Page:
If you’re a cat owner, there will probably come a time when you need to clean one or both of your cat’s eyes.
Depending on whether you’re cleaning regular eye discharge, irrigating the eyes, or even cleaning a wound around the eye area, you may need to use a different cleaning method.
Read on to find out how to clean a cat’s eye in the safest, most efficient and stress-free way possible.
Cleaning Gunk Around Cat’s Eyes
The most common reason cat owners ask how to clean a cat’s eye is because they have noticed some discharge, commonly referred to as ‘gunk’ around one or both of their pet’s eyes.
This is especially common with flat-faced cat breeds such as Persian cats because they have watery eyes.
In other breeds, a small amount of gunk, particularly when they wake up from a nap, is quite normal and not a cause for concern. However, you might want to clean it for the sake of your cat’s comfort.
Simply use a clean cloth or a cotton wool pad and some clean water to gently wipe the gunk from around your cat’s eyes. It’s best to start at the corner of the eye (where most of the discharge will accumulate) and work your way outward.
Ideally, boil the water first and allow it to cool down completely to make sure it’s free from bacteria. When cleaning the eyes, please be careful not to make contact with your cat’s eyeball as this can be both painful and frightening for your pet.
How To Flush A Cat’s Eye
If your cat has something in their eye that is bothering them, or if they’re experiencing eye irritation or allergies, your pet may need to have their eyes flushed.
This is not something you should attempt to do yourself without the advice of your veterinarian. If you suspect that something is irritating your cat’s eyes, you should book them in for a check-up.
Your vet will examine your cat’s eyes and diagnose the problem if possible before prescribing treatment.
If something is stuck in your cat’s eye, your vet might flush out the eye themselves using sterile eye wash.
However, if the source of the irritation is an eye infection, treating the issue will be a longer process.
If you suspect your cat has an eye infection, you must see the vet as soon as possible. Eye infections can progress very fast in cats, leading to severe complications including blindness.
Your vet will be able to diagnose the infection and prescribe antibiotic eye drops.
The best way to apply eye drops to your cat’s eyes is to wrap them in a towel to keep their limbs controlled (understandably, cats don’t love having things squirted in their eyes).
Then, using one hand, you’re going to hold your cat’s head with your thumb on top of their head and your fingers under their chin.
With your other hand, hold the eye drop bottle and use that same hand to gently pull one eyelid upward so that the eye opens. Then, maintaining your grip on the cat, squeeze the bottle slightly so that a single drop falls into the eye. Repeat with the other eye if necessary.
If you have someone to help you, this process is easier because one person can hold the cat steady while the other can use one hand to hold the eye open and the other to administer the drops.
If the infection is severe, you might also need to flush the eyes out using sterile, pet-safe eye wash or saline solution. You would do this using the same method as you do for eye drops.
However, only do this if you have been instructed to do so by your vet and only use eye wash products prescribed by your vet.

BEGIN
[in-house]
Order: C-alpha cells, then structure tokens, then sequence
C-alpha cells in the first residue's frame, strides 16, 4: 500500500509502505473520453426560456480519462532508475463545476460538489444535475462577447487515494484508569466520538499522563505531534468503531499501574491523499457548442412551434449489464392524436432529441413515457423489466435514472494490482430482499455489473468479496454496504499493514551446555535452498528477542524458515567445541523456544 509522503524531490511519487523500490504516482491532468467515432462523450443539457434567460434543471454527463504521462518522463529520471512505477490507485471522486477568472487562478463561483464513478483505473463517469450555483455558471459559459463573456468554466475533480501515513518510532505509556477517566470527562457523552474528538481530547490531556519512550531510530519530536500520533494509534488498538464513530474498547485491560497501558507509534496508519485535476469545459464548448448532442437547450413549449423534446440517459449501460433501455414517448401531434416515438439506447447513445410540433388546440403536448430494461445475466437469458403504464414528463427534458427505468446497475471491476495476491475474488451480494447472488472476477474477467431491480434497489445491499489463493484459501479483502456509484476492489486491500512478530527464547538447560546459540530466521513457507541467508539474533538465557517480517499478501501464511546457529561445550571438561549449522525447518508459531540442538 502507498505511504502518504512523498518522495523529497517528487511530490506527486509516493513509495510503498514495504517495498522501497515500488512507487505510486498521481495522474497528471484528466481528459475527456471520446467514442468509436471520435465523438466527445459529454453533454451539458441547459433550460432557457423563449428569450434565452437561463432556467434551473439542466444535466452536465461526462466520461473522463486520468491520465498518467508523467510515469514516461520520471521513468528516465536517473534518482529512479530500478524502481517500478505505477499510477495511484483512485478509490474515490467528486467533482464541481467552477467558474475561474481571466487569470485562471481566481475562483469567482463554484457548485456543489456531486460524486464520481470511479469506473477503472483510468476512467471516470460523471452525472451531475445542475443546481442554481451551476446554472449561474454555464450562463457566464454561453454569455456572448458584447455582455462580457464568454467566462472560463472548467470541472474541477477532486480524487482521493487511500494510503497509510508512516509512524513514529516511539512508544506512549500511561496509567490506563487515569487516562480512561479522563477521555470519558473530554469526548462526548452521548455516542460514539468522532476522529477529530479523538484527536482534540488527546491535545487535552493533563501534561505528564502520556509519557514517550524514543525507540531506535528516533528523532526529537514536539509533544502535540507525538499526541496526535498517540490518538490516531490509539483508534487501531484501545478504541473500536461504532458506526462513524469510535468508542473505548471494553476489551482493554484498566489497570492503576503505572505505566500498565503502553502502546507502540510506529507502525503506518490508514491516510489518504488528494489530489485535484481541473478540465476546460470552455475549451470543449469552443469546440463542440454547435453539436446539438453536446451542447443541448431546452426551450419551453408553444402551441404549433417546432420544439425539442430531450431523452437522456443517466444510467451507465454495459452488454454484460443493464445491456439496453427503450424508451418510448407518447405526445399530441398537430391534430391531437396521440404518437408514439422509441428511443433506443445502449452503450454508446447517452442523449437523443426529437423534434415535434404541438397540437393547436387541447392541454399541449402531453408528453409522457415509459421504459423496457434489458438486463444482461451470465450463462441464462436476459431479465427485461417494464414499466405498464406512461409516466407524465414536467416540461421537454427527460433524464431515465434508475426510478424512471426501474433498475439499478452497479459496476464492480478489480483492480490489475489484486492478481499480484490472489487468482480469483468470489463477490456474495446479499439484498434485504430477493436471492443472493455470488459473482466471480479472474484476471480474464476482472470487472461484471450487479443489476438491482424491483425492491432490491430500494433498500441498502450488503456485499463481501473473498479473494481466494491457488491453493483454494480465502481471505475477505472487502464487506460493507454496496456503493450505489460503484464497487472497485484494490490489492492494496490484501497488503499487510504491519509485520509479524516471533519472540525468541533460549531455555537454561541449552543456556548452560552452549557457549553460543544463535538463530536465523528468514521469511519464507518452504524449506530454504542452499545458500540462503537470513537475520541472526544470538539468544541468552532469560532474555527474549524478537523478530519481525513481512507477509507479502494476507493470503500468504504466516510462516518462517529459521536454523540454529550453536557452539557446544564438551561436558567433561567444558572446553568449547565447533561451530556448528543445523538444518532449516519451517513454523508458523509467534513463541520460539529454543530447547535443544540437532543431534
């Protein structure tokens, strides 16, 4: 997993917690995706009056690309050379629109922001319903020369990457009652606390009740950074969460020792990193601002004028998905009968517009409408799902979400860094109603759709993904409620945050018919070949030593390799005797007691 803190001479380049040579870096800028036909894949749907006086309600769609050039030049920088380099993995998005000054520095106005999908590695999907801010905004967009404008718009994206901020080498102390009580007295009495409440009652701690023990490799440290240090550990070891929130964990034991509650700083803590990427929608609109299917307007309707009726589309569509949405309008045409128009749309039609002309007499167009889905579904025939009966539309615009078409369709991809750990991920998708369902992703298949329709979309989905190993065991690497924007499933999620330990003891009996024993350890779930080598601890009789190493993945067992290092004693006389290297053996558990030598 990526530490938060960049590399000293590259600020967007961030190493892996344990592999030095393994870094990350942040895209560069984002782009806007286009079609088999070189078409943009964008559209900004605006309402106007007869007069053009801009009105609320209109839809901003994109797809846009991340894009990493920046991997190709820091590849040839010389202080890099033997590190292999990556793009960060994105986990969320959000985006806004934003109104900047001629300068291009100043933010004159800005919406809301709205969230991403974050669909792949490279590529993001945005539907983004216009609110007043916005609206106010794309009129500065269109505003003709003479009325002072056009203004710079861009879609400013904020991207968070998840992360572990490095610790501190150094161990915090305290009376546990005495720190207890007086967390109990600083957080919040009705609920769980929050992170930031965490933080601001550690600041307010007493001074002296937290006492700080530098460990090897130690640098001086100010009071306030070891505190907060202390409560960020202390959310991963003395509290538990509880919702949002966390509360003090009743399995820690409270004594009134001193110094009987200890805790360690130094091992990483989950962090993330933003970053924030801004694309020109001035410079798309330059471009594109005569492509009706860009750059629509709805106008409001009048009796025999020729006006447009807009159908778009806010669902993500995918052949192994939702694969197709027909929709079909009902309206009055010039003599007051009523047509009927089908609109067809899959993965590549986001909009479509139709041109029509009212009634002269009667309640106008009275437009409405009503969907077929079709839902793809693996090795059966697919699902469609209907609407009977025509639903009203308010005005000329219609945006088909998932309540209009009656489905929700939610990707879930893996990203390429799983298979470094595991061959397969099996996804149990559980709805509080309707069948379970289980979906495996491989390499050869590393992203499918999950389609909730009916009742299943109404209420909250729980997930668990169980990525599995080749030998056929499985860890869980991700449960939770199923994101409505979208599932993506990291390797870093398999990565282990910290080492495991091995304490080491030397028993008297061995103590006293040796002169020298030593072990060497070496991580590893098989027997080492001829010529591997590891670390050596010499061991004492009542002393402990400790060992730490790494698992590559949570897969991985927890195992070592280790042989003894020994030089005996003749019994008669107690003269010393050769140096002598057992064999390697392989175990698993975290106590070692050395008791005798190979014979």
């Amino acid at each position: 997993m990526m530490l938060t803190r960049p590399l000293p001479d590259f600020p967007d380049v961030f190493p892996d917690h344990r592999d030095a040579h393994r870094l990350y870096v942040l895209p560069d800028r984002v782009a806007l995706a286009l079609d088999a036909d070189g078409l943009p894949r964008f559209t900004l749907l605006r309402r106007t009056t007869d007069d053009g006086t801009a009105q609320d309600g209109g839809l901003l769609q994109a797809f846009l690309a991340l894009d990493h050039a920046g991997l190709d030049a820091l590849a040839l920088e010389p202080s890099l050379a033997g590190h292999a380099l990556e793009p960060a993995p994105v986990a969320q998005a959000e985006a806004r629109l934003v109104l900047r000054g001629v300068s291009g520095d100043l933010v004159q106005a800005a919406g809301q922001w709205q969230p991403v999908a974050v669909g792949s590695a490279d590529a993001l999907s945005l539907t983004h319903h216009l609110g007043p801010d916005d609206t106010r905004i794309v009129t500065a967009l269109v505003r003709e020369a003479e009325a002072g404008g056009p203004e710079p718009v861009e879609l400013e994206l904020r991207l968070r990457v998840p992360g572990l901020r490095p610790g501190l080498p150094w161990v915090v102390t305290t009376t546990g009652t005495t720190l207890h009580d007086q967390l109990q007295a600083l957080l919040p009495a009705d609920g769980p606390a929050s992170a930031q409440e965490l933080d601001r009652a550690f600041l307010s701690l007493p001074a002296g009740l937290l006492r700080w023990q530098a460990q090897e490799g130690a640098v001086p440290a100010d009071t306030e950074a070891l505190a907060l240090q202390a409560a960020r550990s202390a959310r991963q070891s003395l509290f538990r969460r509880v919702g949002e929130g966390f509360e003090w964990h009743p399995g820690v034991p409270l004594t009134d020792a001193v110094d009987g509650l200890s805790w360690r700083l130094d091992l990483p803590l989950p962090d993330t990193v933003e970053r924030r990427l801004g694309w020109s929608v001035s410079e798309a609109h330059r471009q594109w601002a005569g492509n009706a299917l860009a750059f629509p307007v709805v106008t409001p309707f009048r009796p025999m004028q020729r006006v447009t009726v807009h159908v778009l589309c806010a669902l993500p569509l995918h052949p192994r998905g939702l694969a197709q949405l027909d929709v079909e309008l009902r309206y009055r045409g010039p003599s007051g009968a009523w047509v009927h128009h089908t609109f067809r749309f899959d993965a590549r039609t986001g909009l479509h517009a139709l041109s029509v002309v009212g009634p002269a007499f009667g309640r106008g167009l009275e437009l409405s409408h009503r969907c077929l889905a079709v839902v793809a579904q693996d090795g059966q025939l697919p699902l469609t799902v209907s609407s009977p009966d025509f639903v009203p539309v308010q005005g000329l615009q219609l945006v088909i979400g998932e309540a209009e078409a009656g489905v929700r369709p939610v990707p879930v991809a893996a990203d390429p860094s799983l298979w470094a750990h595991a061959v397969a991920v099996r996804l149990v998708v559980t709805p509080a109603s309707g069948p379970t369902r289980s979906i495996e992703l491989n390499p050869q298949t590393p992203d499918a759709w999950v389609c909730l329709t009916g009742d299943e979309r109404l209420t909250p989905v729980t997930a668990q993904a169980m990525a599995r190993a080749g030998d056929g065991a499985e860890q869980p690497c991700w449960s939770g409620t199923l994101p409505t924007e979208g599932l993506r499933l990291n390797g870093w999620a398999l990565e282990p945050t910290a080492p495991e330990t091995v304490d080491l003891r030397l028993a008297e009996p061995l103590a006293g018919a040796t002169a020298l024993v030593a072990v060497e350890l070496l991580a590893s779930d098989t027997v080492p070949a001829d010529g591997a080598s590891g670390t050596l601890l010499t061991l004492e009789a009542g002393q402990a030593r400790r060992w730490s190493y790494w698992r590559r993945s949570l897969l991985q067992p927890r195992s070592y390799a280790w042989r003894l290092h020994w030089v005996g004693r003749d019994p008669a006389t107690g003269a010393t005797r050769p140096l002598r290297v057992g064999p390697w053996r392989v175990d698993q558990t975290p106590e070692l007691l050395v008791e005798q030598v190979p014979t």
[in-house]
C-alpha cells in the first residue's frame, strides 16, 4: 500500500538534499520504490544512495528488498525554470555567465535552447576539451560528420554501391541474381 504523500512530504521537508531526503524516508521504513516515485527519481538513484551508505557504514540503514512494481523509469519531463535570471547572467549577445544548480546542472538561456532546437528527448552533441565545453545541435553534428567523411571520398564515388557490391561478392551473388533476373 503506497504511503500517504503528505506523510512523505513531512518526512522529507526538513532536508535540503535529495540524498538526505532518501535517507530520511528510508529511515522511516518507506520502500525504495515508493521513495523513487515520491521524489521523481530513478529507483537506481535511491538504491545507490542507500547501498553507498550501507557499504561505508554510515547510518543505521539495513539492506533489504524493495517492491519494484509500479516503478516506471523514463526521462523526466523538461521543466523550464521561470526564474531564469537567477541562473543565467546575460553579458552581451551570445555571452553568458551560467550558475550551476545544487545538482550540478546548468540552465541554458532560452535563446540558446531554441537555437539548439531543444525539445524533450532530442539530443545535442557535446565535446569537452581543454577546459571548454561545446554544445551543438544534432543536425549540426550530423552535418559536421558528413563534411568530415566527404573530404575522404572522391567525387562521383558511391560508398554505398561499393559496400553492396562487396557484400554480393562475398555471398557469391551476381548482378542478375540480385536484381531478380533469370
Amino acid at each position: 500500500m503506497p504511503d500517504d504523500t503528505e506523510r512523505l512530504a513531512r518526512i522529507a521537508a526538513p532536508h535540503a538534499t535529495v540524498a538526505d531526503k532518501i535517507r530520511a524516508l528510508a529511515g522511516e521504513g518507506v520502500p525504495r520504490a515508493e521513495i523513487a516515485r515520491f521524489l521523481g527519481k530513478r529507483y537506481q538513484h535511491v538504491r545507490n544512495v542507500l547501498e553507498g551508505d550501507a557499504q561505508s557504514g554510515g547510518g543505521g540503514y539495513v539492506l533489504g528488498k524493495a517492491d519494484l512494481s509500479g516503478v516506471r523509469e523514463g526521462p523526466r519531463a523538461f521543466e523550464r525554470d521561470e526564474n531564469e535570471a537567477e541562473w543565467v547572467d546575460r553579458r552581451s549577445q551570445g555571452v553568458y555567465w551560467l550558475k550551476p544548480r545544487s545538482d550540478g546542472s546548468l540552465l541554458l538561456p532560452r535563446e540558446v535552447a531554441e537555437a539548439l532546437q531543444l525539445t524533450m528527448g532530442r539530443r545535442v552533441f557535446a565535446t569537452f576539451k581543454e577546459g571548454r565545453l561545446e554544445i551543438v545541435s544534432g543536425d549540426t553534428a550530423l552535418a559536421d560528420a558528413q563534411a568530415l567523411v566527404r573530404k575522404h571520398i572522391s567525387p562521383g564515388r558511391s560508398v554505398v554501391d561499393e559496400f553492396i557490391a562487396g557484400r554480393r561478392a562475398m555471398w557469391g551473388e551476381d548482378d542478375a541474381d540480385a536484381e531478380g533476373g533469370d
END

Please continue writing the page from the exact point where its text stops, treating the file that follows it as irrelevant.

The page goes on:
If your cat’s eyes are irritated due to allergies, you should see the vet to learn what the best course of treatment is.
Allergies can sometimes be treated using steroids or a regular injection. However, you may also be able to manage the irritation using prescription eye drops. If your vet recommends this, use the eye drop application method described above.
How To Clean A Wound On Cat’s Eye
If you notice a wound on your cat’s eye, the best thing to do is get them straight to the vet. After all, you don’t want an infection developing. If there is an injury to the eyeball itself or if an injury to the eyelid is severe or looks infected, call your vet’s emergency line.
In the above cases, your vet will clean the eye and proceed with treatment based on the severity of the wound. It might require stitches or surgery.
However, if your cat has a very minor graze around their eye that isn’t bleeding or is only bleeding slightly, you may be able to clean it yourself. It’s still a good idea to see the vet, but in the meantime, you can reduce the risk of infection by cleaning the area.
You can use either distilled water, pure saline solution (0.9% concentration) or a mild, pet-safe antiseptic solution to clean the wounded area with a clean cloth.
Don’t use cotton wool since pieces of cotton could get stuck in the wound and make sure not to get any solution in the eye itself.
You may need to repeat the cleaning process two or three times per day. If the wound isn’t healing or seems to be getting infected, see your vet as soon as possible..
Cleaning your cat’s eye can be tricky since cats don’t love this experience, but it may be necessary if your cat has a lot of eye discharge, an eye injury, an infection, or suffers from allergies.
Be careful never to touch your cat’s eyeballs during the cleaning process and if in doubt, always consult your vet before attempting any cleaning or treatment yourself. For infections or eye injuries, seek veterinary advice as a rule.
At Love4Cats, our practice involves consistent collaboration with licensed veterinarians and reputable industry experts. However, it's important to note that the content provided on Excited Cats is not intended as veterinary advice. While we strive to enhance your understanding of feline care, the information presented on this blog should not replace professional veterinary guidance.